Protection as Prevention: Contraception for Sexually Active Teens

This report bears relatively good tidings about U.S. teen pregnancy: Teen sexual activity, pregnancy and birth rates have all declined since 1990. The percentage of high school students who are sexually active was 49 percent in 1997, down from 55 percent in 1988, and the percent of adolescents who used condoms the first time they engaged in intercourse increased to 65 percent in 1994 from 48 percent in 1980. However, teen pregnancy in the United States is still at least double the rate in other industrialized countries.

According to “Protection as Prevention’s” statistical companion report, “Trends in Sexual Activity and Contraceptive Use Among Teens,” which is based on surveys of male and female teens and adults, 30 to 38 percent of sexually active female teenagers are not consistent contraceptive users, and younger teens (15-17) tend to be less consistent in their contraceptive use than older teens (18-19). “Protection as Prevention” highlights the dangers of not using contraception and explores why usage remains low despite the risks.

The major factors that can make or break a contraceptive user, according to the report, are knowledge about the availability and methods of contraception, support from the partner in using the contraception, ability to afford the contraception, and motivation to avoid pregnancy. These components, the report argues, require greater general availability of contraception, advances in contraceptive technology and shifts in public policy, and a shift in the media toward providing a message about sexual responsibility.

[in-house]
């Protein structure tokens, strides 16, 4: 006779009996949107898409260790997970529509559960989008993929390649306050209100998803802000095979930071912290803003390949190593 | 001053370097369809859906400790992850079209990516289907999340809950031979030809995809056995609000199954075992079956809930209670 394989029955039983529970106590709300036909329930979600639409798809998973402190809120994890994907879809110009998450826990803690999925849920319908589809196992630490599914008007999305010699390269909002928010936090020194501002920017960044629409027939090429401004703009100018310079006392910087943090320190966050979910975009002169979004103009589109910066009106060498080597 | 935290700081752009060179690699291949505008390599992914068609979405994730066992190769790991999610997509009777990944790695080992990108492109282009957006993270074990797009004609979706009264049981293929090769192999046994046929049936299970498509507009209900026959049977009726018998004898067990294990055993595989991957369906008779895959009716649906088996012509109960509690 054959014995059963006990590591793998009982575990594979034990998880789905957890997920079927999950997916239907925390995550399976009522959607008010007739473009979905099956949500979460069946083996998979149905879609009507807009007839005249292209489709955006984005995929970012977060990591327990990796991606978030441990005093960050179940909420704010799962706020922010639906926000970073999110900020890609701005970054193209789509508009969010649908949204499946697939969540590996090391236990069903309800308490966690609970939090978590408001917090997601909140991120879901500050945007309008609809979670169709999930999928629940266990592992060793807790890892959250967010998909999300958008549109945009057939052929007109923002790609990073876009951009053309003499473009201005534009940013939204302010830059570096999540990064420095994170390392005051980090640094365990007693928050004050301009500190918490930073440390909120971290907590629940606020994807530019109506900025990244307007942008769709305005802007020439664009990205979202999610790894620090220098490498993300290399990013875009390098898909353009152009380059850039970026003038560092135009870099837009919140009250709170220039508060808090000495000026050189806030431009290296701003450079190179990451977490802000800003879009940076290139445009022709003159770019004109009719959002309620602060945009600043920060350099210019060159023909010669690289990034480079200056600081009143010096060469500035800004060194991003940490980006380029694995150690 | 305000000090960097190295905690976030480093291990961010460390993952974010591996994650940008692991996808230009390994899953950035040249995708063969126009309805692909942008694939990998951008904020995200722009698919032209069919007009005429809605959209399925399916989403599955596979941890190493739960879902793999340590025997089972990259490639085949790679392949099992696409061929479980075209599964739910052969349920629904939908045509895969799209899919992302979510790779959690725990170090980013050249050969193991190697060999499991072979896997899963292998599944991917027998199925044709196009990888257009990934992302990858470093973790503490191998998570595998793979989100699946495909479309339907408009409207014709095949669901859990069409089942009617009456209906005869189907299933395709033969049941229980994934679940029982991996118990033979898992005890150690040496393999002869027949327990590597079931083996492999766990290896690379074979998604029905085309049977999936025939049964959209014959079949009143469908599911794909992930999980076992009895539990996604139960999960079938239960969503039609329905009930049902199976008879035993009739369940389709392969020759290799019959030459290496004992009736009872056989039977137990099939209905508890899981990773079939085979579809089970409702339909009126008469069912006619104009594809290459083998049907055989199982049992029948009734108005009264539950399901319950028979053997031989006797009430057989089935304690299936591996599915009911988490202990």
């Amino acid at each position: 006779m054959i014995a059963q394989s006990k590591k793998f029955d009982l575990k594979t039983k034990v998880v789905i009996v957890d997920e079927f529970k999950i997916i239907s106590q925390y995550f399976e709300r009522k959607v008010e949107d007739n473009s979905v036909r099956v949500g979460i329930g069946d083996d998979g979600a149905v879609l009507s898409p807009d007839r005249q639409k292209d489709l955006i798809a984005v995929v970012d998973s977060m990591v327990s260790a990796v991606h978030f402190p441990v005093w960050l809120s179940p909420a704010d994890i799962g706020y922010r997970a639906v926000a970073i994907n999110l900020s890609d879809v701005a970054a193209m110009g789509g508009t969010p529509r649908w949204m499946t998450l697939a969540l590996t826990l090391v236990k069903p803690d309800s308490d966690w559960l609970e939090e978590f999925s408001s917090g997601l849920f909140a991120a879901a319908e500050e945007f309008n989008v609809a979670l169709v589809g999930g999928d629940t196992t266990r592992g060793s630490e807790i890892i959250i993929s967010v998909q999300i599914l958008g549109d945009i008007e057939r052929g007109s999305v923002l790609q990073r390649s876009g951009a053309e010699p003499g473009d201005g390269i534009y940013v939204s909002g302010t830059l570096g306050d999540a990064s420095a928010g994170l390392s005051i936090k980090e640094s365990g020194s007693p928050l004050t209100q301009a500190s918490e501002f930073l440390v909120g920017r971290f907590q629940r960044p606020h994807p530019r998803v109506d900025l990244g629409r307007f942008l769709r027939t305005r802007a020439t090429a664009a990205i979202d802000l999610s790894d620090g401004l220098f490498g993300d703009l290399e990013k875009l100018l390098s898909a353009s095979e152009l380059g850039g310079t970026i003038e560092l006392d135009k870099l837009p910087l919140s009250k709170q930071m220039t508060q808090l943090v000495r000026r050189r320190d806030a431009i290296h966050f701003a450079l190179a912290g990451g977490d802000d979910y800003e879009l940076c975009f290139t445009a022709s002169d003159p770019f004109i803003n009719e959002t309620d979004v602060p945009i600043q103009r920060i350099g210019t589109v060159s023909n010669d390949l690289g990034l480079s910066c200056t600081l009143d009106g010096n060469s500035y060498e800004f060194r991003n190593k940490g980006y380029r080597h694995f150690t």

The report is based on three surveys: The National Survey of Family Growth, which looks at the reproductive behavior of women ages 15-44; the National Survey of Adolescent Males, which represents never-married males ages 15-19; and the Youth Risk Behavior Survey, which looks at high school students in 1990, 1993, 1995 and 1997. 35 pages. $5. The National Campaign to Prevent Teen Pregnancy, 1776 Massachusetts Ave., NW, Ste. 200, Washington, DC 20036. (202) 261-5655. E-mail: 


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